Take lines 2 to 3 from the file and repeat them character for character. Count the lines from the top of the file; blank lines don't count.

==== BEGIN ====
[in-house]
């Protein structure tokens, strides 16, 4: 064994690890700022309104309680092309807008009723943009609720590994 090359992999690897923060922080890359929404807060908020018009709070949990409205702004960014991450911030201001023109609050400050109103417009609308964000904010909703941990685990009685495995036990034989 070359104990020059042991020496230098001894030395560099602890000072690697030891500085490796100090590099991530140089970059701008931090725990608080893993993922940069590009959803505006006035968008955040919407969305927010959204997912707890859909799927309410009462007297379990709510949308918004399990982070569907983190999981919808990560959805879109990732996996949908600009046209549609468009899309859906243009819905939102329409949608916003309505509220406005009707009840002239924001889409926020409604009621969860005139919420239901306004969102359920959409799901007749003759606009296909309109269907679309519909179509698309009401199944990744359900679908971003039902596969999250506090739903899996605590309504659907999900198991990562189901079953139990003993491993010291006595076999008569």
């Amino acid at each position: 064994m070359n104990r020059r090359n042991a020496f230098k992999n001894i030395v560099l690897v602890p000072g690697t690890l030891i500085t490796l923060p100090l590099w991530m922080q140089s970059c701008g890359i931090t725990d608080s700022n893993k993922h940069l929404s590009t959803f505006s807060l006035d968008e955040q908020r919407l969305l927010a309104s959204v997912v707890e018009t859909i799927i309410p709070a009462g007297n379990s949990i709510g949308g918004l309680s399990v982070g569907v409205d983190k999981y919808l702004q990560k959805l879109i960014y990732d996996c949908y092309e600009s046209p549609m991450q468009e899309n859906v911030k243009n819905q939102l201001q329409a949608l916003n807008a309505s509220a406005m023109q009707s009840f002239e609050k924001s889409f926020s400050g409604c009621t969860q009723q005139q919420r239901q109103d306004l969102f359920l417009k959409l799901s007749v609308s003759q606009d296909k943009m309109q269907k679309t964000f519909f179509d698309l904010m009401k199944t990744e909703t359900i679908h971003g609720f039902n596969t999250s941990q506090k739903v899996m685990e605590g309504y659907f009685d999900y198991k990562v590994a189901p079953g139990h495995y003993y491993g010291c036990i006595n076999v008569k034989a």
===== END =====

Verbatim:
């Protein structure tokens, strides 16, 4: 064994690890700022309104309680092309807008009723943009609720590994 090359992999690897923060922080890359929404807060908020018009709070949990409205702004960014991450911030201001023109609050400050109103417009609308964000904010909703941990685990009685495995036990034989 070359104990020059042991020496230098001894030395560099602890000072690697030891500085490796100090590099991530140089970059701008931090725990608080893993993922940069590009959803505006006035968008955040919407969305927010959204997912707890859909799927309410009462007297379990709510949308918004399990982070569907983190999981919808990560959805879109990732996996949908600009046209549609468009899309859906243009819905939102329409949608916003309505509220406005009707009840002239924001889409926020409604009621969860005139919420239901306004969102359920959409799901007749003759606009296909309109269907679309519909179509698309009401199944990744359900679908971003039902596969999250506090739903899996605590309504659907999900198991990562189901079953139990003993491993010291006595076999008569």
């Amino acid at each position: 064994m070359n104990r020059r090359n042991a020496f230098k992999n001894i030395v560099l690897v602890p000072g690697t690890l030891i500085t490796l923060p100090l590099w991530m922080q140089s970059c701008g890359i931090t725990d608080s700022n893993k993922h940069l929404s590009t959803f505006s807060l006035d968008e955040q908020r919407l969305l927010a309104s959204v997912v707890e018009t859909i799927i309410p709070a009462g007297n379990s949990i709510g949308g918004l309680s399990v982070g569907v409205d983190k999981y919808l702004q990560k959805l879109i960014y990732d996996c949908y092309e600009s046209p549609m991450q468009e899309n859906v911030k243009n819905q939102l201001q329409a949608l916003n807008a309505s509220a406005m023109q009707s009840f002239e609050k924001s889409f926020s400050g409604c009621t969860q009723q005139q919420r239901q109103d306004l969102f359920l417009k959409l799901s007749v609308s003759q606009d296909k943009m309109q269907k679309t964000f519909f179509d698309l904010m009401k199944t990744e909703t359900i679908h971003g609720f039902n596969t999250s941990q506090k739903v899996m685990e605590g309504y659907f009685d999900y198991k990562v590994a189901p079953g139990h495995y003993y491993g010291c036990i006595n076999v008569k034989a």